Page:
What is the output of this puzzle?
n = 5 # The number of vertices in the graph
# The graph represented as adjancy matrix
# See https://en.wikipedia.org/wiki/Adjacency_matrix
G = [[1,1,0,0,0],
# Is there a path from vertex i to vertex j?
# The maximal length of a path without a cycle is n
# (traverse each vertex once)
# Is there a direct path from i to j?
# Is there an indirect path from i to j over i’s neighbor k?
for k in range(n):
if G[i][k]==1: # Vertex k is a neighbor of i
# We have not found any path
Knowing the basics is what sets apart the great from the intermediate coders. In other words, a simple and effective way to grow your skills is to learn the basics of computer science. A fundamental area of computer science is graph theory. Of course, you could solve this puzzle without even knowing about graph theory. After all, this is what your computer does when running this code. But the computer does not have to code—people do. So let us dive into graph theory via an ultra quick crash course.
So what is a graph? A graph is a complex data structure such as a list, a set, or a dictionary. The data structure is complex not because you can not understand it but because it consists of other data structures. You use the graph data structure if you want to represent relations between data items. We denote the relations as edges and the data items as vertices. An example is the Facebook social graph. Facebook represents users as vertices and friendship relations as edges. Two users are connected via an edge in the graph if they are (Facebook) friends.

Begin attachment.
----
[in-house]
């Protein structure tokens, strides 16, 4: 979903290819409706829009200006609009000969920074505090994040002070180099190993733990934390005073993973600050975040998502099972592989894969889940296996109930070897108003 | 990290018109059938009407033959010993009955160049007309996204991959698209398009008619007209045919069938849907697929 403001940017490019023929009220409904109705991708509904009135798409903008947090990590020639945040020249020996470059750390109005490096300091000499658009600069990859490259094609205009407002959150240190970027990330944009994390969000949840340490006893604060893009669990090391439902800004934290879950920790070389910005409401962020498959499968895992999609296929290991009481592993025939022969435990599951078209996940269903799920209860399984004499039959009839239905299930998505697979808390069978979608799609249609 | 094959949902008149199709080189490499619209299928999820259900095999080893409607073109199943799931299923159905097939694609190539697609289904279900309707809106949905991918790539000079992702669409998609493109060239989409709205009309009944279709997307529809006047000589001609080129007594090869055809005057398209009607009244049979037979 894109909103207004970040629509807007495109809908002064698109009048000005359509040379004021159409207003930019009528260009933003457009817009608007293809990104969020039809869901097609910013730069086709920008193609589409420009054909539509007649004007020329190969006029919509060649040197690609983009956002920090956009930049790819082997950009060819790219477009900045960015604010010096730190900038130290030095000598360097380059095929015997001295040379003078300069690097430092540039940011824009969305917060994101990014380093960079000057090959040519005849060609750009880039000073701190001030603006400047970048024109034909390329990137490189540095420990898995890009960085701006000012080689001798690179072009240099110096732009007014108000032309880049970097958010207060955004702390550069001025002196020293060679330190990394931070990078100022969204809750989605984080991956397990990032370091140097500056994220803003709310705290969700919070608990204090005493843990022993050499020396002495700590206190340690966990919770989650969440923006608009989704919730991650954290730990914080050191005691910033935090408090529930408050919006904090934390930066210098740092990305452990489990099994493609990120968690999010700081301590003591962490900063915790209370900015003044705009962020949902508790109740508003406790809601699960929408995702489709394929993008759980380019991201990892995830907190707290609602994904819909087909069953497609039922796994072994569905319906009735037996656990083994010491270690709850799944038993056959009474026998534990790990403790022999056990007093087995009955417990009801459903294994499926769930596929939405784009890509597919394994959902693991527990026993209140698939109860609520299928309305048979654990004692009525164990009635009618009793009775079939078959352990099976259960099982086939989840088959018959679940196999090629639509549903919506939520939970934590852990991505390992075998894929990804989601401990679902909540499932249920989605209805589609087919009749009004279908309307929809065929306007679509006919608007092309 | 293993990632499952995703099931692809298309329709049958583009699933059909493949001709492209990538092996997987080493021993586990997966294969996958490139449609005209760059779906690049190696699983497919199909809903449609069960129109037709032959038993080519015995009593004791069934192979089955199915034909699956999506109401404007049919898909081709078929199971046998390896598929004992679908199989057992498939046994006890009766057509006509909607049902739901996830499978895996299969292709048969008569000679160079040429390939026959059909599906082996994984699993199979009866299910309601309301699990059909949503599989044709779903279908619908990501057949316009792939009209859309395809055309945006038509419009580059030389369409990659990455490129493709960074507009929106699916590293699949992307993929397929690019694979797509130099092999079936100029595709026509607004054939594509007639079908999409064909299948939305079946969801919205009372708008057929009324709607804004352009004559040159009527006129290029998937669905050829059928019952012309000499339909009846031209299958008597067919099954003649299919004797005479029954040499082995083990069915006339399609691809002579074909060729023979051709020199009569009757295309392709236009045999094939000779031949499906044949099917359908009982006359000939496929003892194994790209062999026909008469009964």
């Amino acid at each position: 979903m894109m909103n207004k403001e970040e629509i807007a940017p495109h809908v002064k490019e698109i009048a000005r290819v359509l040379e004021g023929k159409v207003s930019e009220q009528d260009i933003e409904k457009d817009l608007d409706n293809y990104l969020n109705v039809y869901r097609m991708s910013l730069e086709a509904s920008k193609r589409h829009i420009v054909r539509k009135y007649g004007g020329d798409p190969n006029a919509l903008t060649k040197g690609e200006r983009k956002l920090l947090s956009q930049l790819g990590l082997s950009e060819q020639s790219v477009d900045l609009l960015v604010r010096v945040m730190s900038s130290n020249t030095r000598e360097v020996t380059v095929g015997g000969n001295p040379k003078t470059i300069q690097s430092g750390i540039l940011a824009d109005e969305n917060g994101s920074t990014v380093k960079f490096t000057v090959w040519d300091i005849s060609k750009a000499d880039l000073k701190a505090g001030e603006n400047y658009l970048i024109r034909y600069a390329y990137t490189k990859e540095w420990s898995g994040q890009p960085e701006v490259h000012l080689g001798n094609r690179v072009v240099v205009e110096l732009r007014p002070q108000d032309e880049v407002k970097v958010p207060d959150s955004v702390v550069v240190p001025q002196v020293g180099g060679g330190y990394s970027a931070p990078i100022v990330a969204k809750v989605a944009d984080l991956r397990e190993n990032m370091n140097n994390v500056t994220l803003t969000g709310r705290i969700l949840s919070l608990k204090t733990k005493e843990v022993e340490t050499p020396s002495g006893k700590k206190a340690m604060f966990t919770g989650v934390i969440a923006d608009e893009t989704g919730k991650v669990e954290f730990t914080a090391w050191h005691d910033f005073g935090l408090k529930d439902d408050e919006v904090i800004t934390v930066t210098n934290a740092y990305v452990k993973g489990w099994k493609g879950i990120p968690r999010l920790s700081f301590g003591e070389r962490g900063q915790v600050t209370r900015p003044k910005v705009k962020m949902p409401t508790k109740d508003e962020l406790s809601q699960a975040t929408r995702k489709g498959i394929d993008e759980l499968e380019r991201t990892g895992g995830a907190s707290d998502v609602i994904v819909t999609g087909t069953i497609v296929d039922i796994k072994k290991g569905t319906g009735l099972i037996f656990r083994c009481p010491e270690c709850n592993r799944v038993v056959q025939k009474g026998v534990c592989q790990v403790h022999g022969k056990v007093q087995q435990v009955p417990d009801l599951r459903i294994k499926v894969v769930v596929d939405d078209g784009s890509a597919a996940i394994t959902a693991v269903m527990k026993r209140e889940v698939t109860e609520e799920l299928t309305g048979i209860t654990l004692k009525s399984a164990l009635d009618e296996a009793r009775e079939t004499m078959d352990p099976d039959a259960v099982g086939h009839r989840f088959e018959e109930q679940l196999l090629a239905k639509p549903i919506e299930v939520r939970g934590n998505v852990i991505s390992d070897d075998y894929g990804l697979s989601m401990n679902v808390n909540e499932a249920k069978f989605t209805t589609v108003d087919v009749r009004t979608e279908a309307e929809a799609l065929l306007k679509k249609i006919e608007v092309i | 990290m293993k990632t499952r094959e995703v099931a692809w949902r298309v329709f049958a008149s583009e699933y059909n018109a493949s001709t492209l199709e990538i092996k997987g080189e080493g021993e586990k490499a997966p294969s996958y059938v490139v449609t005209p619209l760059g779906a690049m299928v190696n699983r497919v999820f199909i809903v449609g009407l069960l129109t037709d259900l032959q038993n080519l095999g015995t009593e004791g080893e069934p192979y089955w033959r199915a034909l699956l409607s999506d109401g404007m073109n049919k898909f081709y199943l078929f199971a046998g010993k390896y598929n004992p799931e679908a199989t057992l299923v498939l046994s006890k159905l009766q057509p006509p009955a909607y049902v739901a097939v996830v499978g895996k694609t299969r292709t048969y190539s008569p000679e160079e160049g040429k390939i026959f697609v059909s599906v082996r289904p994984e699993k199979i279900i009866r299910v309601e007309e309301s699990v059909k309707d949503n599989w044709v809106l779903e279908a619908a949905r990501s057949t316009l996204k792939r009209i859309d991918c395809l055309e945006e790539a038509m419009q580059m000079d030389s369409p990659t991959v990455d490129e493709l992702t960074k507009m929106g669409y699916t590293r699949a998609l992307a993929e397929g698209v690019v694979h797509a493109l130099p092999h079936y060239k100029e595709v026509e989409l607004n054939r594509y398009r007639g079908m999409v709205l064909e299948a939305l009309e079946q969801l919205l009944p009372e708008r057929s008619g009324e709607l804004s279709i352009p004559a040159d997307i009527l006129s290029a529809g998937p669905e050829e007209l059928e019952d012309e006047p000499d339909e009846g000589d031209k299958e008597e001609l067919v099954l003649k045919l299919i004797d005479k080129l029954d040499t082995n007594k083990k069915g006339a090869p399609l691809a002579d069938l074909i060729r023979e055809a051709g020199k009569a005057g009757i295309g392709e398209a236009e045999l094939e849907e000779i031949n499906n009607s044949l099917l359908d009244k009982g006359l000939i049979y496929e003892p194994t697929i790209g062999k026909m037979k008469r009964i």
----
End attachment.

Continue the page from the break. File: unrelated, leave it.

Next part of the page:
How does the data structure look like? In the puzzle, we use an adjacency matrix as graph data structure G. Each row i in the matrix stores the out-neighbors of vertex i. Each column j stores the in-neighbors of vertex j. Thus, if we want to know whether there is an edge from vertex i to vertex j, we check whether
How do we check whether there is a path between two vertices? The function
findPath(i, j, pathLength) checks whether there is a direct or indirect path between two vertices i and j. We know that there is a direct path between vertices i and j if they are already neighbors, i.e.,
G[i][j]==1. To determine whether there is an indirect path, the idea is to use a recursive approach. There is an indirect path, if a vertex k exists such that there is a path
i --> ... --> k --> ... --> j.
pathLength stores the length of the current path. We increment it in each recursion level as the current path length increases by one. Note that all paths with length
>n consist of more than n vertices. In other words, at least one vertex is visited twice and a cycle exists in this recursion instance. Hence, we skip recursion for paths with length greater than the number of vertices in the graph.
This puzzle asks whether there is a path between 3 and 0. If you understand what the code is doing, it suffices to look at the adjacency matrix G. There is a direct path from vertex 3 to vertices 1 and 2 (and to itself). But both vertices 1 and 2 have no out-neighbors. Therefore, there is no such path from 3 to any other vertex (besides vertices 1 and 2).
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